Ishiguro and Le Guin: the Genre Gendarmes and Gender

On Monday, the ongoing conversation about "genre" fiction versus "literary" fiction received a jolt from two well-known and well-loved names. Beloved author and Fiction Unbound favorite Ursula K. Le Guin called out beloved author and Fiction Unbound favorite Kazuo Ishiguro for his remarks in a New York Times interview, in which he expressed some anxiety over fantasy-genre elements in his just-released novel, The Buried Giant.

“Will readers follow me into this? Will they understand what I’m trying to do, or will they be prejudiced against the surface elements? Are they going to say this is fantasy?”

"It appears that the author takes the word for an insult," Le Guin wrote on the blog for Book View Café, a publishing co-op for speculative literature. "To me that is so insulting, it reflects such thoughtless prejudice." She observed the 'surface elements' of fantasy--in the case of The Buried Giant, ogres, dragons, Arthurian knights, magic--are common to literary masterpieces such as Beowulf as well as "commercial hackwork," but fantasy, at heart, was about "drawing plausible impossibilities together into a vivid, powerful and coherent story."  She concludes:

Ursula K. Le Guin.  Photo by Jack Liu (2014).

Ursula K. Le Guin.  Photo by Jack Liu (2014).

I respect what I think he was trying to do, but for me it didn’t work. It couldn’t work. No writer can successfully use the ‘surface elements’ of a literary genre — far less its profound capacities — for a serious purpose, while despising it to the point of fearing identification with it. I found reading the book painful. It was like watching a man falling from a high wire while he shouts to the audience, “Are they going say I’m a tight-rope walker?”

We over at Fiction Unbound went nuts. Leave it to Le Guin, a hero of speculative literature, to rebuke the fantasy stigma in such stirring, uncompromising language. Fantasy novelist Scott Lynch started the hashtag #TotallyNotFantasy on Twitter, and there was much rejoicing.

It's just my luck that I pulled the straw for news editor this week. Ishiguro is one of my favorite authors, and so is Le Guin. I am distressed. Since the tide seems to be tending against Ishiguro, permit me to offer three brief, possible defenses:

1.  Authors may legitimately worry about managing expectations. If one is looking for a fantasy novel and opens Ishiguro--I say this confidently without having cracked open The Buried Giant yet--one will be disappointed. Readers who expected high-concept science fiction from Never Let Me Go did not get Orphan Black. If "they" say The Buried Giant is fantasy, if the publishers and marketers are "going to say it's fantasy," then readers may come in with a host of perfectly legitimate expectations that fail to pan out. If that's what Ishiguro was worried about, he has every right.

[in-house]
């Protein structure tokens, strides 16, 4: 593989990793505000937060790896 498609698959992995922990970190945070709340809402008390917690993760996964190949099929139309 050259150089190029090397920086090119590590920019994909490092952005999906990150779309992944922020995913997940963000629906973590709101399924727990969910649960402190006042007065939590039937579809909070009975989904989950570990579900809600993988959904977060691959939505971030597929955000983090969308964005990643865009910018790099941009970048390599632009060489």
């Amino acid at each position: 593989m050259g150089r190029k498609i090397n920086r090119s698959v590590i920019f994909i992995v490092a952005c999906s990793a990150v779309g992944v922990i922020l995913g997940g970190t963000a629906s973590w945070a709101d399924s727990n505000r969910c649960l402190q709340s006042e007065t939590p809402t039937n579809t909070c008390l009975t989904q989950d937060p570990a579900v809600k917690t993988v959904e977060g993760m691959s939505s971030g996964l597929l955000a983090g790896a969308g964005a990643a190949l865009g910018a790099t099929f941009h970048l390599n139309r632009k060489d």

Kazuo Ishiguro with the cast of the film adaptation of  Never Let Me Go .  Photo by Bex Walton (2010).

Kazuo Ishiguro with the cast of the film adaptation of Never Let Me Go.  Photo by Bex Walton (2010).

2.  Authors don't have to agree with a stigma to fear it. It is indisputable fantasy novels face a stigma from the hoity-toities of "literary" fiction. David Mitchell got ridiculed in his New Yorker review for the fantasy 'surface elements'; Le Guin has also spoken powerfully about the literary establishment's dismissive attitude towards speculative fiction, for example in this terrific (old) interview in Guernica:

I am still mostly referred to (dismissed) as a “sci fi writer.” When Margaret Atwood writes a serious review of one of my books for the New York Times, it is printed under the title “The Queen of Quinkdom,” to make sure nobody takes it seriously. I am shortlisted for major awards, but the awards go to people like De Lillo and MacCarthy who also write science fiction, using the tropes and loci and metaphors of science fiction, but fastidiously keep their literary skirts from being defiled by the name of genre.

Let's say Ishiguro really does fear being identified with the fantasy genre. It's not like that's an irrational fear.

3.  This is distracting us from the important work of roundly condemning Jonathan Franzen. Every minute spent on #Ishiguin is a minute we could be devoting to #Franzenfreude. Won't someone think of the tweets?

ON THE OTHER HAND, there's another thread running through these genre wars, and that's gender. Le Guin lays it out plainly in the Guernica interview: men are forgiven their speculative elements more than women. Cormac McCarthy's The Road won the Pulitzer; Karen Russell's Swamplandia! literally lost to no one. So, when Ishiguro shies away from the fantasy genre, to what extent is he exercising a gendered privilege of "transcending," "superseding," or just plain being excused from the genre stigma?

At the end of the month, the Fiction Unbound contributors will be piling on to The Buried Giant in another mass review, so stay tuned!

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